• Vigilante: Tough and resilient, this is the best mid-level farming Battleship in the game. Equip it with Nova Rays or Manifold missiles, and add Skirmish Armor III for best results.
  • Machete: While the stock “MaShitty” is no better than a Lance, marking up this baby gives you a shield and an extra weapon slot as well as a resistance slot. Once upgraded to Mk IV this is a very powerful and tough destroyer indeed. Siege Drivers and Binary Thrusters are best for basing, but Neutron Drivers are good all-rounders. Deflector shields are best for basing and farming.
  • Hellfire: Not as tough as the Vigilante, but far more dangerous in battle when flown with care. Pair with Infernal Weapons for added killing power.
  • Python: Since cutters are designed for close-in brawling, the ability to stay in the fight and soak up damage is paramount. If you are into cutters, this is the one. Equip with Nova Ray or Manifold Missiles, Metaphase III shielding… and as much Skirmish Armor as you can for survivability.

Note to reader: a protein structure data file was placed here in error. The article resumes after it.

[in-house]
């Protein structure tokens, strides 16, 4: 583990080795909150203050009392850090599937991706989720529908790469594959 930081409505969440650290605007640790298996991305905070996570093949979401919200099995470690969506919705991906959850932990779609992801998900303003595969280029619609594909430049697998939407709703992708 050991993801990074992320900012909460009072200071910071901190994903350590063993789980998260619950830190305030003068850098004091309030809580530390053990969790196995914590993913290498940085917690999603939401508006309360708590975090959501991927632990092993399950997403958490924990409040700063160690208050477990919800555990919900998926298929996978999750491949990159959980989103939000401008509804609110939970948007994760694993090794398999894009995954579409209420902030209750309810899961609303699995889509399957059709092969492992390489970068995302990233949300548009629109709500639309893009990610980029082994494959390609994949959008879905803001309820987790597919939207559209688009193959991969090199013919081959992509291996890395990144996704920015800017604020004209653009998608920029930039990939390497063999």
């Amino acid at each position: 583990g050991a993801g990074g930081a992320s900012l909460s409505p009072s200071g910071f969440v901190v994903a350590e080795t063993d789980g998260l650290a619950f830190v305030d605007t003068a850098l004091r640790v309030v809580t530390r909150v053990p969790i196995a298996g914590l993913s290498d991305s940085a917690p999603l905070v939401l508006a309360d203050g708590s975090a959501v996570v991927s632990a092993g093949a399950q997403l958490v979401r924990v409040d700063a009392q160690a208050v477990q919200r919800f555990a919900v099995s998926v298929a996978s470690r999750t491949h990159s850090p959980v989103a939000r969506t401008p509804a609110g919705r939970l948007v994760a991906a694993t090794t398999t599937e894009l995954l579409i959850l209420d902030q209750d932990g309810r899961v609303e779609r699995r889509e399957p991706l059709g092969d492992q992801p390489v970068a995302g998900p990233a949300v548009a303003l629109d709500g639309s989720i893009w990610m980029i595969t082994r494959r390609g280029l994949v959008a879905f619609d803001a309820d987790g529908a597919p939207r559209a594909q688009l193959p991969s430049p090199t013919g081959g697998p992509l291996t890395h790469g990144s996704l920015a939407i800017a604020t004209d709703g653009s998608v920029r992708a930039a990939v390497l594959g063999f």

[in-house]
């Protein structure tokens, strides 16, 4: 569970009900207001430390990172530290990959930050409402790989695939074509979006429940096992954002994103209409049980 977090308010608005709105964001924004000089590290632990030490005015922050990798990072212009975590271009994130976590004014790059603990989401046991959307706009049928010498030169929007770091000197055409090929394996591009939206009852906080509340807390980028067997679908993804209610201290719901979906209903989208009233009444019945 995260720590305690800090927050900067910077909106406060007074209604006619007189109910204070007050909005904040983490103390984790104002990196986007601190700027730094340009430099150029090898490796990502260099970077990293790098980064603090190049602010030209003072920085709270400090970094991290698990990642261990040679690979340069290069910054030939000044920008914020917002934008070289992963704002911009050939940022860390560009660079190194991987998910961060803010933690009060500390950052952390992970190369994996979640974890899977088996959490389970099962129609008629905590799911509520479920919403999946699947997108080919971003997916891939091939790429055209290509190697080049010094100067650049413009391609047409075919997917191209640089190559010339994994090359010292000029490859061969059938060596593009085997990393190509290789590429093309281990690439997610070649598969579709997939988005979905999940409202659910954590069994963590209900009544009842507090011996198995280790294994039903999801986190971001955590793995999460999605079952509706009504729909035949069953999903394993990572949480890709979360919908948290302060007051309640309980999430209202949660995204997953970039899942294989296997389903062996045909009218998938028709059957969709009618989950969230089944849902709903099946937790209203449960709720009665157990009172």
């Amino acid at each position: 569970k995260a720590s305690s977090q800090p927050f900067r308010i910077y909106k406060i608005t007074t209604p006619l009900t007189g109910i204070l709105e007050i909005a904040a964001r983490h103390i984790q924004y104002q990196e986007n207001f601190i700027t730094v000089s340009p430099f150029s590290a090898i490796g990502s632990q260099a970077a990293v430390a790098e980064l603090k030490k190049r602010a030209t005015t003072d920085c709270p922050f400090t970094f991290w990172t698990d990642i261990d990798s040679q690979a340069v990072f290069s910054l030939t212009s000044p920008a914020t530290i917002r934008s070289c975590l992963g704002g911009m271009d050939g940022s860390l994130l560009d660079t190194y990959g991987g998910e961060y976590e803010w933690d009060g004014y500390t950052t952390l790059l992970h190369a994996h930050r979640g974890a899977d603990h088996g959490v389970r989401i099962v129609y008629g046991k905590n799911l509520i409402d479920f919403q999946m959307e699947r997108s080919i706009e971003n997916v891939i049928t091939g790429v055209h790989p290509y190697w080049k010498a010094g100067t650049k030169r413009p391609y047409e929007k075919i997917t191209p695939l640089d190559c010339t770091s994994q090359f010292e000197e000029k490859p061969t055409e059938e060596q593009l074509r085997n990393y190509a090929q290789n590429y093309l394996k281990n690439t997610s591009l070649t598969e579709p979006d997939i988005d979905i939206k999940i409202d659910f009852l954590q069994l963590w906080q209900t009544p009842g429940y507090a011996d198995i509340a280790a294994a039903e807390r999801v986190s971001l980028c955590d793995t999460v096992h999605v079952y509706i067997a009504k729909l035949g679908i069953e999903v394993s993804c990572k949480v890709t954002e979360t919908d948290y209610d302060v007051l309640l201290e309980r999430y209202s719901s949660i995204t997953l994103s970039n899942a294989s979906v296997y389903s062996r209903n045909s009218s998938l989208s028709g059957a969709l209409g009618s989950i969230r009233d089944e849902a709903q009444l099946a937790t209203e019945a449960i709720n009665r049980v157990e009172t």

• Heretic: Most high-level Cruisers have two shield slots, but not the Heretic; the designers sacrificed one of the shield slots for two extra armor slots, resulting in an incredibly tough hull. The downside is insane repair times; a fully-upgraded Mk V Heretic maxed out with Skirmish Armor III requires nearly five hours to repair, which means more than a day of repairs for a fleet.
  • Damocles: When equipped with iWaves and Iridium magnets, these are lethal against bases, and pretty good in PvP. Shame that this hull is so fragile when compared to the Machete.
  • Dominion: Far better than the Freyja, this was the primo Carrier for the better part of a year until the Paladin showed up.

Ships to avoid:

  • Basilisk: not as survivable as the Python cutter, and it is harder to mark-up.
  • Legion: A poorly-thought-out design that does not seem to have any real-world use. Part under-powered battleship, part under-powered carrier, this hull excels at neither.
  • Freyja: There is absolutely no reason to build one if you have the Dominion as the DC hull outclasses the Freyja in every way..